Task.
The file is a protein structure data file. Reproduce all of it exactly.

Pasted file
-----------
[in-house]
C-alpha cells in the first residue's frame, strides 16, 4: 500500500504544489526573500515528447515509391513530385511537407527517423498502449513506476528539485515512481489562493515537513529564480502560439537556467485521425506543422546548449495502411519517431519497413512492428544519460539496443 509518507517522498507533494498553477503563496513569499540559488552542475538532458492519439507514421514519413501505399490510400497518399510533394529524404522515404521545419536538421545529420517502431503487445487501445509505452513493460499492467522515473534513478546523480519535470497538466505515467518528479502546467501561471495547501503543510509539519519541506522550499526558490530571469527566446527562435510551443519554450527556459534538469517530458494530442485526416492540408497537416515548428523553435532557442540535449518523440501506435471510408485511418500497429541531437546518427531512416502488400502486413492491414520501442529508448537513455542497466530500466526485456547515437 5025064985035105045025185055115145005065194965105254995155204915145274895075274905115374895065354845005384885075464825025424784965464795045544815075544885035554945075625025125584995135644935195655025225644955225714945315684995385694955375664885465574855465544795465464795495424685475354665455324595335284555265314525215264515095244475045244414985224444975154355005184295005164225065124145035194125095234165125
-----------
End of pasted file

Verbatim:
[in-house]
C-alpha cells in the first residue's frame, strides 16, 4: 500500500504544489526573500515528447515509391513530385511537407527517423498502449513506476528539485515512481489562493515537513529564480502560439537556467485521425506543422546548449495502411519517431519497413512492428544519460539496443 509518507517522498507533494498553477503563496513569499540559488552542475538532458492519439507514421514519413501505399490510400497518399510533394529524404522515404521545419536538421545529420517502431503487445487501445509505452513493460499492467522515473534513478546523480519535470497538466505515467518528479502546467501561471495547501503543510509539519519541506522550499526558490530571469527566446527562435510551443519554450527556459534538469517530458494530442485526416492540408497537416515548428523553435532557442540535449518523440501506435471510408485511418500497429541531437546518427531512416502488400502486413492491414520501442529508448537513455542497466530500466526485456547515437 5025064985035105045025185055115145005065194965105254995155204915145274895075274905115374895065354845005384885075464825025424784965464795045544815075544885035554945075625025125584995135644935195655025225644955225714945315684995385694955375664885465574855465544795465464795495424685475354665455324595335284555265314525215264515095244475045244414985224444975154355005184295005164225065124145035194125095234165125